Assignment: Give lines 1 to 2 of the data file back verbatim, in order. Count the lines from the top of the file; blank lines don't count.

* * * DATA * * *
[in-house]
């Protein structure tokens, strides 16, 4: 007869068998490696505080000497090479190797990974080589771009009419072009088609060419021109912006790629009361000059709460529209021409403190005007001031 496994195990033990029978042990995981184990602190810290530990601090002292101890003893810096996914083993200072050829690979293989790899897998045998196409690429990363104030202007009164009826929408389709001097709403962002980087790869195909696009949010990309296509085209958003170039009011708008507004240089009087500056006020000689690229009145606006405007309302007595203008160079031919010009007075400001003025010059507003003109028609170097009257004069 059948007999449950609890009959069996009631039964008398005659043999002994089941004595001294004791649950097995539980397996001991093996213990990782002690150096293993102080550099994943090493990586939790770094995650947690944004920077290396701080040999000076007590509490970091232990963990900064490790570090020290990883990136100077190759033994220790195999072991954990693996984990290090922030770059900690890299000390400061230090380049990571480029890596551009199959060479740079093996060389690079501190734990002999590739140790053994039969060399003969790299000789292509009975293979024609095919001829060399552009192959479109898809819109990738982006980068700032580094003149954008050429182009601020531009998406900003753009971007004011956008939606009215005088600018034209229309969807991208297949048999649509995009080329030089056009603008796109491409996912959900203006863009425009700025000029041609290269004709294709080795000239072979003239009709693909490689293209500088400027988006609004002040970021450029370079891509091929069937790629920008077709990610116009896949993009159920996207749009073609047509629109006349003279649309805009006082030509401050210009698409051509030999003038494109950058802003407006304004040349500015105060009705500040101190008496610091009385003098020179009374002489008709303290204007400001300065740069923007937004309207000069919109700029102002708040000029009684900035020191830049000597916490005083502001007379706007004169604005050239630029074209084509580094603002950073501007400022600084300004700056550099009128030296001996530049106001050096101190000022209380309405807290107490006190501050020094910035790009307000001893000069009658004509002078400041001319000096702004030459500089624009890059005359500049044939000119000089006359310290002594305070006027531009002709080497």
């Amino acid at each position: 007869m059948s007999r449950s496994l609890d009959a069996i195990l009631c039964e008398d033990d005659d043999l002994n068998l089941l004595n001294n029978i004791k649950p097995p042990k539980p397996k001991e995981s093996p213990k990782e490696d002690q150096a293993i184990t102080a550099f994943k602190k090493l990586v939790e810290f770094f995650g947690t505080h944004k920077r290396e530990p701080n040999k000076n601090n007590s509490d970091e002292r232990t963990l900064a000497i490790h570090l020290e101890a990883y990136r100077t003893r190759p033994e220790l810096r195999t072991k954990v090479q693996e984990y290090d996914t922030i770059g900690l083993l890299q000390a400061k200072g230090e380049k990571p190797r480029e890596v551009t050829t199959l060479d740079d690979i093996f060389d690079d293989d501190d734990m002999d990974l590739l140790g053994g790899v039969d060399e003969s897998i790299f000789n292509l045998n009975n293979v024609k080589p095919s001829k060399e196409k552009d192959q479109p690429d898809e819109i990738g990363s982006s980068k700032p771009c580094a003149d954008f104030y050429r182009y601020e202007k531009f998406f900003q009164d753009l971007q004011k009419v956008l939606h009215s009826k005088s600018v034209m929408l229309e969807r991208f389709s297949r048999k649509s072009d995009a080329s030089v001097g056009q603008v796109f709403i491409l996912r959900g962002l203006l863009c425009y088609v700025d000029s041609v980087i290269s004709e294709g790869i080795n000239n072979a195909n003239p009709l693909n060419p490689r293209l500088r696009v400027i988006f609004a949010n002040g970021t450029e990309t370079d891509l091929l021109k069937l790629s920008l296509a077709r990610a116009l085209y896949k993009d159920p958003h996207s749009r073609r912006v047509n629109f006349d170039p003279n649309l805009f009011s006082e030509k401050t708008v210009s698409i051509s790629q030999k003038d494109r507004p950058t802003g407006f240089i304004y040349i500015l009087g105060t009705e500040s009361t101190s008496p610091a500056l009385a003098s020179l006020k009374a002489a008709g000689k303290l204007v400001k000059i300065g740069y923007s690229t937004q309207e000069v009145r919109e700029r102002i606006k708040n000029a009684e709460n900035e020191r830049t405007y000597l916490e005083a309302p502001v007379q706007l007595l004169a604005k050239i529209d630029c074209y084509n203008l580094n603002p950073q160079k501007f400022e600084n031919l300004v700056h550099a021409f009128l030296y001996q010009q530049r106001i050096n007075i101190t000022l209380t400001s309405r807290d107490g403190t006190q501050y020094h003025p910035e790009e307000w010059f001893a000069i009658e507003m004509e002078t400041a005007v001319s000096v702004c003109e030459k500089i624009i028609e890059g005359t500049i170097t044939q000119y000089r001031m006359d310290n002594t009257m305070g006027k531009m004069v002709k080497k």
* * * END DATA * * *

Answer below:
[in-house]
């Protein structure tokens, strides 16, 4: 007869068998490696505080000497090479190797990974080589771009009419072009088609060419021109912006790629009361000059709460529209021409403190005007001031 496994195990033990029978042990995981184990602190810290530990601090002292101890003893810096996914083993200072050829690979293989790899897998045998196409690429990363104030202007009164009826929408389709001097709403962002980087790869195909696009949010990309296509085209958003170039009011708008507004240089009087500056006020000689690229009145606006405007309302007595203008160079031919010009007075400001003025010059507003003109028609170097009257004069 059948007999449950609890009959069996009631039964008398005659043999002994089941004595001294004791649950097995539980397996001991093996213990990782002690150096293993102080550099994943090493990586939790770094995650947690944004920077290396701080040999000076007590509490970091232990963990900064490790570090020290990883990136100077190759033994220790195999072991954990693996984990290090922030770059900690890299000390400061230090380049990571480029890596551009199959060479740079093996060389690079501190734990002999590739140790053994039969060399003969790299000789292509009975293979024609095919001829060399552009192959479109898809819109990738982006980068700032580094003149954008050429182009601020531009998406900003753009971007004011956008939606009215005088600018034209229309969807991208297949048999649509995009080329030089056009603008796109491409996912959900203006863009425009700025000029041609290269004709294709080795000239072979003239009709693909490689293209500088400027988006609004002040970021450029370079891509091929069937790629920008077709990610116009896949993009159920996207749009073609047509629109006349003279649309805009006082030509401050210009698409051509030999003038494109950058802003407006304004040349500015105060009705500040101190008496610091009385003098020179009374002489008709303290204007400001300065740069923007937004309207000069919109700029102002708040000029009684900035020191830049000597916490005083502001007379706007004169604005050239630029074209084509580094603002950073501007400022600084300004700056550099009128030296001996530049106001050096101190000022209380309405807290107490006190501050020094910035790009307000001893000069009658004509002078400041001319000096702004030459500089624009890059005359500049044939000119000089006359310290002594305070006027531009002709080497």